Seven Spring Cleaning Tips from a “Hoarders” Helper

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Even if you’ve been living under piles of old magazines and holiday decor, you might recognize Jane Carroo. The certified professional organizer, move manager, and founder of Chicago-based Clutter Coach Company has been featured on national television programs such as The Early Show on CBS and Hoarders. The secret to her success, however, isn’t as simple as a knack for tidying. It has more to do with empathy.

Carroo’s background is in life coaching, and it goes hand-in-hand with her organizing biz. She recognizes that purging possessions from your home can be a very stressful, personal experience. “[The process] is mostly based on the person and what works for them. It’s not a one-answer-fits-all,” she says.

For example, to keep her own home organized, Carroo has a simple rule of thumb. “I like to review everything I own yearly. When I review items, I can decide if that item no longer suits my needs, or that I don’t like it anymore.” She’d never force this guideline onto her clients, though. “That’s not my place. I don’t believe in imposing my personal thoughts on anyone else.”

So, how does she approach a task as intimidating as spring cleaning without hard-and-fast rules? The key is building motivation. Here are Carroo’s seven tips for spring cleaning your way.

1. Get excited about it.

“We’re all coming off a really rough and challenging winter, and we’re all anxious to get into spring mode. Anyone who’s overwhelmed…should approach this project with joy,” Carroo says. Try to embrace the prospect of a clean home, instead of dreading the act of cleaning. Think about the parties you can throw when the space is free from clutter. “A lot of people approach [cleaning] like drudgery, but we have to do it at some point, and we feel so much better when we get it done.”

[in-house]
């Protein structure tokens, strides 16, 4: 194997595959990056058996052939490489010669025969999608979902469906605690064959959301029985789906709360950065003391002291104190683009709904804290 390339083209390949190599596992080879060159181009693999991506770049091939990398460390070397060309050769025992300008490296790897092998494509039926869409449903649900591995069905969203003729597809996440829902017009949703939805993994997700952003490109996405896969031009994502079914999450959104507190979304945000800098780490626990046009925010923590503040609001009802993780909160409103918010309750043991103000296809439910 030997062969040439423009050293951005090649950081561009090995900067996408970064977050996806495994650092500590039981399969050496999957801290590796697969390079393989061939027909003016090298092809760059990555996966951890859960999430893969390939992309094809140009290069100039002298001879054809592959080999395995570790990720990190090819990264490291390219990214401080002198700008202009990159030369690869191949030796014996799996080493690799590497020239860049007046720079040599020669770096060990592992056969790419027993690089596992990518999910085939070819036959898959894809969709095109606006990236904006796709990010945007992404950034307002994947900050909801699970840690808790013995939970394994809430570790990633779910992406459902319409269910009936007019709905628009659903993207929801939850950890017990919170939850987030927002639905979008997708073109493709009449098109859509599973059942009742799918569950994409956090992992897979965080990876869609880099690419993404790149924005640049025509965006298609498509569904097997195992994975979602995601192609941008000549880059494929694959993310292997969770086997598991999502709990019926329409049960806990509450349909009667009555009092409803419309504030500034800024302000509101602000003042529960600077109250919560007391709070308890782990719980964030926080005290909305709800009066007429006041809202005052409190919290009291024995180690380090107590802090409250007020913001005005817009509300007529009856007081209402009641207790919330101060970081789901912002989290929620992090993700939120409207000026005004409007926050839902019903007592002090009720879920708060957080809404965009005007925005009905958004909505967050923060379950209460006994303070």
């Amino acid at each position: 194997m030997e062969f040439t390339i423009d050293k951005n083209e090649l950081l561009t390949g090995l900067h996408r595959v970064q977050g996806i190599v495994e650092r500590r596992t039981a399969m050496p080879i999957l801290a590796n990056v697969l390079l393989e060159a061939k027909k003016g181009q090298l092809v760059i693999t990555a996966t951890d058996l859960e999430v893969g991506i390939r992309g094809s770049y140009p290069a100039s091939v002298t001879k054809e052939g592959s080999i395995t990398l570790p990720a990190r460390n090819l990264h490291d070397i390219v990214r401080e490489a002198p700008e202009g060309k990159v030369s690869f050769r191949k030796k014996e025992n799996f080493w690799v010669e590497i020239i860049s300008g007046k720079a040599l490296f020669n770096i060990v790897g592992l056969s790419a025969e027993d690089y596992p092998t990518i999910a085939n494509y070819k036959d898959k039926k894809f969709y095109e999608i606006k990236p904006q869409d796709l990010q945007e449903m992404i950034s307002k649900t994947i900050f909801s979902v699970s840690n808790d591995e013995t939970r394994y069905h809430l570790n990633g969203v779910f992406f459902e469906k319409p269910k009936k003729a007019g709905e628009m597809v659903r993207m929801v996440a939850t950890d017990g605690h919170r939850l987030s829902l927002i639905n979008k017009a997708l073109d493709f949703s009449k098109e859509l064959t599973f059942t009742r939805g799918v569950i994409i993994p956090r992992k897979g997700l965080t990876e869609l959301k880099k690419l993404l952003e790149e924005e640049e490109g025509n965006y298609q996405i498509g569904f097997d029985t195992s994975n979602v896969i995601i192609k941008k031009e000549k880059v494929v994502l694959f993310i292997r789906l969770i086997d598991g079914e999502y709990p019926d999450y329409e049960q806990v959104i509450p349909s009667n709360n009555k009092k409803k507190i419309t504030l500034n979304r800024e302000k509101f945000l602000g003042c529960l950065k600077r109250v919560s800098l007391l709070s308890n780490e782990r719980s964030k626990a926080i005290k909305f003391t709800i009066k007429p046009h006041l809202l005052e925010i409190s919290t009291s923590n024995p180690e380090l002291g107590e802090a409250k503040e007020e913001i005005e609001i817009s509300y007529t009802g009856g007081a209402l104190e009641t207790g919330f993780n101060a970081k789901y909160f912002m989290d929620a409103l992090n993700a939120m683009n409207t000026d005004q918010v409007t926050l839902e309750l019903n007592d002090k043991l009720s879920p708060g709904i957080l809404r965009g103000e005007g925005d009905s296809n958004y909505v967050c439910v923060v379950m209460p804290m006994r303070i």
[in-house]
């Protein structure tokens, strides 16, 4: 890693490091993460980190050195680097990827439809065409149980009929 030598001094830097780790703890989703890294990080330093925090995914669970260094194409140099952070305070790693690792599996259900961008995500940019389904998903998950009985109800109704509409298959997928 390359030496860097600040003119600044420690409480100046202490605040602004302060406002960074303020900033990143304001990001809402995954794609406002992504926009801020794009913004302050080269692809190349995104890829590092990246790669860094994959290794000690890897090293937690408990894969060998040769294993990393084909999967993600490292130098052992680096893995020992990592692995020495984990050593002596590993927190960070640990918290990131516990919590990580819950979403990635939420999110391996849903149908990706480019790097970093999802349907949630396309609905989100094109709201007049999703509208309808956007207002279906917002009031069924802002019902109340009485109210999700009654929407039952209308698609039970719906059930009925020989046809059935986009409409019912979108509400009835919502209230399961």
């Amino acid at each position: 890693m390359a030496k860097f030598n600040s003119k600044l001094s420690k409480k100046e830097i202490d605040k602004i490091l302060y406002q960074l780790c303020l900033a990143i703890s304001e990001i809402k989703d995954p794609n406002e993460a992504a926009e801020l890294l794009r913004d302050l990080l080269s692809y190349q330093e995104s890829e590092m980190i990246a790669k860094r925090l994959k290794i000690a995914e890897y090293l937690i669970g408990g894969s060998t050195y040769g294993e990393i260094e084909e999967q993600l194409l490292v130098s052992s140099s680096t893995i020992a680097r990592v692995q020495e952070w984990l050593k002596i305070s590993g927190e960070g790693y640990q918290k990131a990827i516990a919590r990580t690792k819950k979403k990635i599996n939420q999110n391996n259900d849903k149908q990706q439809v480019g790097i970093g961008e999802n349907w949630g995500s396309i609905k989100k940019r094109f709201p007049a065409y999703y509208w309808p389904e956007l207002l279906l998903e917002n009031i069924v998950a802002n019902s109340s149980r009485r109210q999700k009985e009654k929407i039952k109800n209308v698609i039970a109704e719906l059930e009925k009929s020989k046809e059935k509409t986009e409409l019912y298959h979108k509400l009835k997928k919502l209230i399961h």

2. Make a list.

“Take a notepad, walk around your home, and make a list of the things that need to be done,” Carroo suggests. “Whatever needs attention, [whether] it’s washing the windows or putting away the holiday decor.” You’re basically organizing your organizing plan, which splits it into steps and makes it seem less huge. Creating a list encourages a feeling of control.

3. Then—and this is important—put that list on your calendar.

“If you don’t put it on the calendar and plan for it, it’s not gonna get done,” Carroo warns. “Break [your list] down timewise so you don’t feel so overwhelmed by it.” For instance, block out half of a Saturday to work on particular tasks, and sprinkle other chores over the rest of the week. But try to keep the scheduling specific, so you always know what you’re tackling that day.

4. Start small.

Carroo says that completing a small task often has a snowballing effect: you feel inspired by your success to clean more and more. “Many times when people are stuck, I tell them to start with the junk drawer. Just tackle your junk drawer. They get energy from it. They don’t want to do it, but it’ll only take 15 minutes or a half an hour, and then they feel like they’ve really accomplished something.”

5. For larger projects, don’t be afraid to ask for help.

Working with others—friends, family members, or a professional such as Carroo—lightens your load, but it also forces you to articulate out loud what your attachment (or lack thereof) to a certain item might be. By offering “an objective, fresh perspective,” Carroo says, your cleaning buddies can help you let go of the items you don’t truly need.

6. Figure out where everything will need to go.

Before you start tossing things to the proverbial wind, decide what you’ll do with your discarded items. “I’m a really big advocate of recycling and donating,” Carroo says. “Consider adopting a favorite charity and donating on a regular basis, or recycle stuff that isn’t easily used by someone else.”

7. Maintain the cleanliness.

After all that work, the last thing you want is to do it over again next year. Get the calendar back out, and set up monthly or seasonal tasks for yourself. “That’s going to allow [you] to touch every little thing throughout the year, instead of taking it all on at once,” Carroo says. When next spring rolls around, spring cleaning will be like any other monthly spruce-up.

Photo courtesy of Jane Carroo